By Michelle Martin
BBC radio science unit
If all the aid from Live Aid was spent on agricultural colleges rather than relief, Ethiopia would not be in difficulties today.
Scientific innovation is essential for economic growth
So says Professor Calestous Juma, co-ordinator of the UN's Millennium Project Task Force on Science, Technology and Innovation.
Professor Juma is among many experts who are stressing the need to improve science research inside Africa, including forging more partnerships with UK research centres.
"Scientific collaborations with British universities will do more for Africa than distributing food aid," he tells this week's Material World programme on BBC Radio 4.
In 2003, an African Union plan of action stated that 1% of GDP should be spent on science research. But so far, the only country to achieve this goal is South Africa.
One of the main challenges facing the continent is the lack of research inside African universities, which have traditionally concentrated on education.
Many governments also remain unconvinced of the importance of scientific innovation in creating economic growth.
Experts point to other global examples where research in science and technology has saved national economies.
"Forty years ago, many Asian countries were in a similar situation," explains Professor Juma. "We have to look to places like Taiwan and India and forge a new model where African universities give birth to businesses, and businesses create their own universities."
In a handful of countries this is starting to happen. Zambia's biggest internet service provider, ZAMNET, was spawned in a university physics department. Nigeria has prioritised space research and launched its own satellite.
To increase this trend, the UK's Commission for Africa report, published in March, recommends the international community donate $3bn over 10 years to create African centres of excellence in science and technology.
Rather than mimicking the broad subject base of Western universities, these research centres would focus on practical solutions to the countries' problems.
Agriculture, conservation and medical science feature high on the agenda, with genetics seen as key to improving the continent's nutrition and health.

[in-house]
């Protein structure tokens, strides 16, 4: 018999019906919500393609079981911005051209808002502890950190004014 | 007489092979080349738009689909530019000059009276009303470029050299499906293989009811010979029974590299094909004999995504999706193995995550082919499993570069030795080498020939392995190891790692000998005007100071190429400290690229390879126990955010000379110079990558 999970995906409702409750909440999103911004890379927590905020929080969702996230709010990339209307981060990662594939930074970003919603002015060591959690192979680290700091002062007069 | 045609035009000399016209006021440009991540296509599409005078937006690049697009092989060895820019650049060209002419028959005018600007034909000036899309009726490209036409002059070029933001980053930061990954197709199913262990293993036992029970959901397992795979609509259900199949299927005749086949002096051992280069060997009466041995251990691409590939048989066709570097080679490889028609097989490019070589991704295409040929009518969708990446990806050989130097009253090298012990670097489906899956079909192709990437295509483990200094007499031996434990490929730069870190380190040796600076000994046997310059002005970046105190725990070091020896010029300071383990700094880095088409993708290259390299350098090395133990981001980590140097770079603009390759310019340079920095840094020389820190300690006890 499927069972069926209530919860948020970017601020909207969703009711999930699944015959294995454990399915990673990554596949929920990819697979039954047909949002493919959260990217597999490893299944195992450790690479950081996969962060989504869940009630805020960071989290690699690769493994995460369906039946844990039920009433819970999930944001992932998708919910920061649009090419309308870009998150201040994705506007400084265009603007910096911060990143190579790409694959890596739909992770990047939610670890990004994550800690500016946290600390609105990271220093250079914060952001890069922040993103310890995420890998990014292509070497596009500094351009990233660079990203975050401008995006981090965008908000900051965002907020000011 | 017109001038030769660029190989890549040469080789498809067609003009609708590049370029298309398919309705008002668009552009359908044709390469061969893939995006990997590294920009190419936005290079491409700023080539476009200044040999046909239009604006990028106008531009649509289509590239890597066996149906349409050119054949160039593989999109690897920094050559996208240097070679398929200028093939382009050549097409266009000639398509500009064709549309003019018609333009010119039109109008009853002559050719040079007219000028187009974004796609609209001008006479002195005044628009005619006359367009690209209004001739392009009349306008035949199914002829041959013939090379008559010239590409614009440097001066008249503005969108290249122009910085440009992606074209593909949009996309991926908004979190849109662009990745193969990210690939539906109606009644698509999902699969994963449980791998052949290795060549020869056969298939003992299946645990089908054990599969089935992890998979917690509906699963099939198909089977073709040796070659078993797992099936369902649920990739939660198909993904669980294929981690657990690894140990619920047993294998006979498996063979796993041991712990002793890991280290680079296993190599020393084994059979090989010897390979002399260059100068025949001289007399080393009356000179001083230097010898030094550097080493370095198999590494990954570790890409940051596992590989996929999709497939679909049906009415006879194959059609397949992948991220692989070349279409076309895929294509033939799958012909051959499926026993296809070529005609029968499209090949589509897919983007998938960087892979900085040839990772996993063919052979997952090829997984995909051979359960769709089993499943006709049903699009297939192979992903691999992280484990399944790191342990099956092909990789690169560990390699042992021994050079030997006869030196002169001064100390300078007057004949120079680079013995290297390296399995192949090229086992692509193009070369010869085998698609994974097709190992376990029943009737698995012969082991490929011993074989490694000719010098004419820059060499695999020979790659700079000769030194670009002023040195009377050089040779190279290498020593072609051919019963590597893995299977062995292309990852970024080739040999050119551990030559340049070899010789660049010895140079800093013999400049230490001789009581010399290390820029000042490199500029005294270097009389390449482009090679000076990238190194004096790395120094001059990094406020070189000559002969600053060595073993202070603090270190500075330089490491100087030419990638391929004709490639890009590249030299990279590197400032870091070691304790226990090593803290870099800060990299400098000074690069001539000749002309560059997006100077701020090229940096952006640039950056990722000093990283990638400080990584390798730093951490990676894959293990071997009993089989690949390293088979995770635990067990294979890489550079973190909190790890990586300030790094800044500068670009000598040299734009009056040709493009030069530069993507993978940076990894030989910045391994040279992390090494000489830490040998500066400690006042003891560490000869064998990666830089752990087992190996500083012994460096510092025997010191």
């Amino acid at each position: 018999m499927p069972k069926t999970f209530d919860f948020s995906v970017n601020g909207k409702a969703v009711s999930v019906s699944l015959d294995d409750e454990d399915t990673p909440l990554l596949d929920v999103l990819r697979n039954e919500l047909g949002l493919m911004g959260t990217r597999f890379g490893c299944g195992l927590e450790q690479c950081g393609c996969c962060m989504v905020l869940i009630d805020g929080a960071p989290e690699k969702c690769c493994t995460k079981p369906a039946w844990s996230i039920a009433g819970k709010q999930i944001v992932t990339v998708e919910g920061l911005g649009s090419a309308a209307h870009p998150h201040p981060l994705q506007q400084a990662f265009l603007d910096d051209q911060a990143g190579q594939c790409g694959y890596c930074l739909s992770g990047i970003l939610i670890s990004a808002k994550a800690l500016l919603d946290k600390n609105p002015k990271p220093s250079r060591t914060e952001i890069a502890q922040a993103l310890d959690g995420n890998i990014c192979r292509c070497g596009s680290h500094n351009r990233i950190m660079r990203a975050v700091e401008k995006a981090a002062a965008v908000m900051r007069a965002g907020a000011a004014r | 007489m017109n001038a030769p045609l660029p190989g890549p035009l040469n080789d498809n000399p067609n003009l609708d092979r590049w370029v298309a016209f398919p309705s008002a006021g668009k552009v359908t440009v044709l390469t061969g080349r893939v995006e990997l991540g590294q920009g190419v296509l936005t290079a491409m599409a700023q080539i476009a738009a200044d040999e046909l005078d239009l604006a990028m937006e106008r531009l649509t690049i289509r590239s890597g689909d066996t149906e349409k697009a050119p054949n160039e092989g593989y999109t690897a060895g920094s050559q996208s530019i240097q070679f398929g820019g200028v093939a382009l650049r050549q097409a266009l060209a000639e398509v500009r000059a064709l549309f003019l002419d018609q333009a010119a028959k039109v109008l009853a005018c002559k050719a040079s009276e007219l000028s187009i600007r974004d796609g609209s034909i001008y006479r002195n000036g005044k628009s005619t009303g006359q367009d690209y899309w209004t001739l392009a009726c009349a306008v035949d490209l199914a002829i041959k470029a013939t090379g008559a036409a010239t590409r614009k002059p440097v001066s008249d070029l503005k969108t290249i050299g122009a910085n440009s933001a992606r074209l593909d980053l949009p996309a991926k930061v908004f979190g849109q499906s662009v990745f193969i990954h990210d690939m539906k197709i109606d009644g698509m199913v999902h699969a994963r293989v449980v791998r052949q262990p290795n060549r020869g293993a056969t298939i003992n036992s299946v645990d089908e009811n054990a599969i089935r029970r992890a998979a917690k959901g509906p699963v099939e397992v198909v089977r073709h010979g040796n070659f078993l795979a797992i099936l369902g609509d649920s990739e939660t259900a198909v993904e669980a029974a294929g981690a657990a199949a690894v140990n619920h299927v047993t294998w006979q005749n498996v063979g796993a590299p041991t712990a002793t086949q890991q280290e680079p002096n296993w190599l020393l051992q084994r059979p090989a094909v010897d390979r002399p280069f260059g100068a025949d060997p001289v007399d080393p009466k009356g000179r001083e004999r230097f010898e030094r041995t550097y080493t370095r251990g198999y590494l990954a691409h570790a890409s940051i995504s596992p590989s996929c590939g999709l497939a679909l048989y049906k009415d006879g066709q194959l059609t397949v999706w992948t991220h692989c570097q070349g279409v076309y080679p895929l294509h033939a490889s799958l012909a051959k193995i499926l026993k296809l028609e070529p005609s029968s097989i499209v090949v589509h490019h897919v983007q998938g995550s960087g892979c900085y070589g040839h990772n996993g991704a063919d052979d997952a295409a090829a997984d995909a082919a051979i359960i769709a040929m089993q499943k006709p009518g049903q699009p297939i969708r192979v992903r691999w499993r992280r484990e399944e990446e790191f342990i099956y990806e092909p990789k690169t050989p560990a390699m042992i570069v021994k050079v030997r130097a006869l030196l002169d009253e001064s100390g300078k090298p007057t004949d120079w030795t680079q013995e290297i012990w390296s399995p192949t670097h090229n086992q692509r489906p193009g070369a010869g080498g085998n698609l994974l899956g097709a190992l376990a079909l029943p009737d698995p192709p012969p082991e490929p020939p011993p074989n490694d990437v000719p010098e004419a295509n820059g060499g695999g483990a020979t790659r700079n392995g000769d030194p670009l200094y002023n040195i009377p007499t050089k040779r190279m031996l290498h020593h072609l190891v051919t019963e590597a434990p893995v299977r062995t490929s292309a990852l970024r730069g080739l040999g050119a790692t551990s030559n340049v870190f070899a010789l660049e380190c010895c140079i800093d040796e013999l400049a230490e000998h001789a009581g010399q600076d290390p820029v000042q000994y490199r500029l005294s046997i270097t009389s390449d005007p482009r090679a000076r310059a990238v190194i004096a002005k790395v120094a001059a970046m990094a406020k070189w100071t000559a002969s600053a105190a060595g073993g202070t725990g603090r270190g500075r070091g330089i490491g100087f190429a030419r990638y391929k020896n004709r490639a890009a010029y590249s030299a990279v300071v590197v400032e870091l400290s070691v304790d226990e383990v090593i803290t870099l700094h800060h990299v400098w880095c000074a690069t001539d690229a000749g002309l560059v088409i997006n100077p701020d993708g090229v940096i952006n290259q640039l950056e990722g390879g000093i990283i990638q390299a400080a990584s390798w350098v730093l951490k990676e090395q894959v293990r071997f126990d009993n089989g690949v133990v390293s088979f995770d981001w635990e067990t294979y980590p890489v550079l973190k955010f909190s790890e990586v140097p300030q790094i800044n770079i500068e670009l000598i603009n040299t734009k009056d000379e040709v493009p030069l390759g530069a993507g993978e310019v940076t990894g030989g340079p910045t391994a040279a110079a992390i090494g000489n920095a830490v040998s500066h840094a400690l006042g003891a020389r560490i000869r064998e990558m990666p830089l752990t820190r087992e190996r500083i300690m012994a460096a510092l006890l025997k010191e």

Cutting-edge biotechnology and genomic projects could improve disease resistance in crops and provide new diagnostic tools for tropical diseases.
However, the current paucity of research facilities is leading talented graduates to leave for better careers abroad.
The brain drain of doctors from Sub-Saharan Africa was highlighted in a recent report in the Lancet.
In Ghana, for example, 60% of doctors trained during the 1980s have left the country. Currently, there are only nine doctors for every 100,000 people in Ghana. In the UK there are 160.
If they do come back, scientists often find it hard to readjust.
"When they return, many find themselves misfits," explains Professor Judi Wakhungu, executive director of the African Centre for Technology Studies at the University of Nairobi in Kenya.
"Often they've been exposed to new, dynamic ways of teaching science. But the conservative infrastructure inside African universities prevents them from applying what they've learnt."
A surprising success story in the battle against brain drain comes from Rwanda.
Many migrant scientists and doctors have received personal phone calls from the president, tempting them back to the country with large salaries and high-profile research projects.
Since the Rwandan genocide, the Kigali Institute of Science and Technology has played a vital role in the country's reconstruction.
It specialises in sustainable development and is gaining an international reputation for innovation.
The institute was recently awarded a global environment award for a prison project that converts methane gas from inmates' toilet waste into cooking fuel.
Calestous Juma is hoping that other countries follow this lead.
"Helping to build scientific expertise will do for Africa what the invention of the electric guitar did for Bob Geldof."
Material World is broadcast on Thursday 7 July at 1630 on BBC Radio 4 and is available to listen again after transmission via the programme website.